Tuesday, December 31, 2013

READing Your Style: Scent on a Journey (Part 3)

I hope this Christmas season you took my advice on buying fragrances as gifts, and that the flow chart descriptions of scents provided by InStyle Magazine helped you to look at the world of perfumes and colognes more clearly. Since the beginning of my expedition to become more familiar with scents and fragrances this season, I have done a zillion scent tests on basically any fragrance I could get my hands on: Parfumes, Colognes, Eau de Toilettes and Parfumes, as well as air fresheners, car fresheners, and body sprays. I found that the combination of materials used to create scents contain certain scent notes (i.e. Top, middle, base, and oriental notes) that must be balanced as to appeal to the smeller in a certain way.  As I mentioned in Part 2 of the READing Your Style: Scent on a Journey series, I am a visual person, so studying and reporting on fashion through the use of my nose has been quite different. I have been able to smell a lot of the fragrances out on the market in the past few months, and considering this is the time where fragrances products make their highest profits and promote the heaviest, I have been able to really study the subject of Part 3 of BBC’s Fragrance Series. It’s funny because while fragrance is an invisible product, when it comes to selling the product, as I always say, “It’s all about the visual!” The last part of the BBC series has to deal with the sociological aspect of scent fashions and how scent makers determine the tastes of regions to market scents. I have been taking the time to recognize what are the differences in how each fragrance in the market smells, and what I found for myself is that while it is important for the actual scent to resonate with the individual and their scent preferences, selling the scent has a lot to do with how the product is packaged. Considering how massive the fragrance industry is, and how accessible fragrances are, an invisible product needs a visual in order to stand out to its perspective owner, so I have been comparing the scent of a fragrance, to its packaging to tell if one can easily determine what the scent smells like, and how well each brand sends that message about the contents in the bottle.  

The marketing and research that goes into creating fragrances for a particular market is a fascinating process because scents tend to be region appropriate. As we learn from the above video, in Russia, heavy, rich smells tend to be the favorite; in China, light, airy scents are preferred; Brazilians enjoy fruity smells, and Arabic countries prefer the musky, oriental scents of the Victorian era. It’s interesting to think about what smells tend to turn on a region of people and generate that euphoric sense of attraction. In the focus group sessions performed by predictor of global scents, Ann Gottlieb, she offered some interesting reasons as to the shifts in popular appeal and the demand for certain trends in smells. Lately, I’ve been preaching about the power to enhance one’s style and appeal by simply finding a signature scent or fragrance. Even if you are not the best dressed, it’s fascinating how intriguing a person can become when that proximity threshold is broken by an electrifying scent that catches our attention and transports us from our normal train of thought. Finding a signature scent—one that you can be exclusively known for—which burns an image of who you are into someone’s mind is a powerful way to make an impression, which in my fashion, is the beauty of fragrance. Fashion is all about developing an allure, and smells, while we tend not to think about them often, have an unconsciously grabbing hold on our desire to interact with others. Perhaps, going into the new year, I implore you to pay more attention to what you want your signature scent to say about you.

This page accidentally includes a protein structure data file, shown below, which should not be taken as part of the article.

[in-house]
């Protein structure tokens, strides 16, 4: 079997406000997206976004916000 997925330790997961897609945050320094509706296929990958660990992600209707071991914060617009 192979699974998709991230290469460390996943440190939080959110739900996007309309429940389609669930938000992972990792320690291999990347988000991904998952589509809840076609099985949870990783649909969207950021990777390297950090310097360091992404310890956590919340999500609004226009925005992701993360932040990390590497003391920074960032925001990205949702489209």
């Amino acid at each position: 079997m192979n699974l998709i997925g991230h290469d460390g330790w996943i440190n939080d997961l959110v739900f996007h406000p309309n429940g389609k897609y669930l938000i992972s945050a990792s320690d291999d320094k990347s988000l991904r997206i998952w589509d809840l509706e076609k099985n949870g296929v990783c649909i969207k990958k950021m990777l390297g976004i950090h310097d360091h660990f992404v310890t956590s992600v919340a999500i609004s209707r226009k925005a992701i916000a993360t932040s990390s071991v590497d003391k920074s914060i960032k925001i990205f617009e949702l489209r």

To help you out I’ve found some online sources above for choosing fragrances that could help you find a scent perfect for who you are, or someone you want to get a fragrance for. Even though Christmas is gone for 2013, don’t forget,  Valentine’s Day 2014 is around the corner. The last type of scents I feature in this series are Fresh scents.

~*Happy New Year!*~  


Grass OR, Citrus Fruits OR, Ocean Breezes



If you DO prefer a hint of sweetness:

Boss Jour Pour Femme
Honeysuckle and freesia never over-powder the juice, which has a zippy hit of fresh lime.

If you DO NOT prefer a hint of sweetness:

Penhaligon’s Vaara
Carrot seeds, coriander, rose, and saffron give an earthy edge to this light, woodsy mix.

*Citrus Fruits:


Eau de Lacoste Pour Femme
The subtle sweetness of mandarin and white pineapple blends beautifully with traces of orange flower and sandalwood.

Coach Poppy Citrine Blossom
Zesty bergamot, black currant, and mandarin take over, creating an eye-opening, invigorating perfume that you'll love misting on in the morning.

Tory Burch
The soft, petal like scent of peony and tuberose lingers on the skin after the initial burst of grapefruit and neroli fades into the background.

*Ocean Breezes:


If you are comfortable wearing a man’s fragrance:

Prada Luna Rossa 34th America’s Cup
Close your eyes and imagine splashing over the salty seas on a hot summer day. That's what we're talking about.

If you DON’T prefer to wear a man’s fragrance:

Donna Karan Cashmere
Mist Gold Essence
Bergamont and ivy leaves combine with notes designed to evoke wet gardenia petals in a blend that's clean and sparkling.

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